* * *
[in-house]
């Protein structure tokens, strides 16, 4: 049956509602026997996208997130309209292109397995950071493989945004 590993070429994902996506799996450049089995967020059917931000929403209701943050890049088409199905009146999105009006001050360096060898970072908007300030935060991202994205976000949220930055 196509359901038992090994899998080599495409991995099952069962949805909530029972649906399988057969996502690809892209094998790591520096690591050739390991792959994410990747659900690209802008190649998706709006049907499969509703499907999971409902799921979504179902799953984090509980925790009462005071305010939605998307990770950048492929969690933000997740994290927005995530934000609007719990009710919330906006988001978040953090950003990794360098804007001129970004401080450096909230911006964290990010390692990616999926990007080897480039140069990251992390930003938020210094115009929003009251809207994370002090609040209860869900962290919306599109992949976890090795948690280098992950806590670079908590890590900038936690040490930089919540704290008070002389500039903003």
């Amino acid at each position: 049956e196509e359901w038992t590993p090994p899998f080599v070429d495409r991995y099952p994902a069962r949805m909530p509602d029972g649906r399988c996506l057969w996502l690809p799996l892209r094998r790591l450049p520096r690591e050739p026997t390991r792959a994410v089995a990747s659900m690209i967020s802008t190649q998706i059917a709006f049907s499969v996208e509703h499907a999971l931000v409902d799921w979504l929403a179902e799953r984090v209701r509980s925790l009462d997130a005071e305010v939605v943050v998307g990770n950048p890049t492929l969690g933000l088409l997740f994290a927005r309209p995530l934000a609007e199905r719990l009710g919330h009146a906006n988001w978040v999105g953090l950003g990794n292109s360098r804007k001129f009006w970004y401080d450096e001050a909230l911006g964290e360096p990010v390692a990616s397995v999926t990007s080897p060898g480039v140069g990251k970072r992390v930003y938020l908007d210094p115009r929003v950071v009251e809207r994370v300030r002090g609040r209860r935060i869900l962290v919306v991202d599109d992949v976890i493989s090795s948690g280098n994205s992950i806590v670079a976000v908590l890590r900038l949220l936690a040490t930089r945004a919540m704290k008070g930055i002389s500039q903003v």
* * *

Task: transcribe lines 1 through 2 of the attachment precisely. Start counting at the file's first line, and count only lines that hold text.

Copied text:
[in-house]
């Protein structure tokens, strides 16, 4: 049956509602026997996208997130309209292109397995950071493989945004 590993070429994902996506799996450049089995967020059917931000929403209701943050890049088409199905009146999105009006001050360096060898970072908007300030935060991202994205976000949220930055 196509359901038992090994899998080599495409991995099952069962949805909530029972649906399988057969996502690809892209094998790591520096690591050739390991792959994410990747659900690209802008190649998706709006049907499969509703499907999971409902799921979504179902799953984090509980925790009462005071305010939605998307990770950048492929969690933000997740994290927005995530934000609007719990009710919330906006988001978040953090950003990794360098804007001129970004401080450096909230911006964290990010390692990616999926990007080897480039140069990251992390930003938020210094115009929003009251809207994370002090609040209860869900962290919306599109992949976890090795948690280098992950806590670079908590890590900038936690040490930089919540704290008070002389500039903003």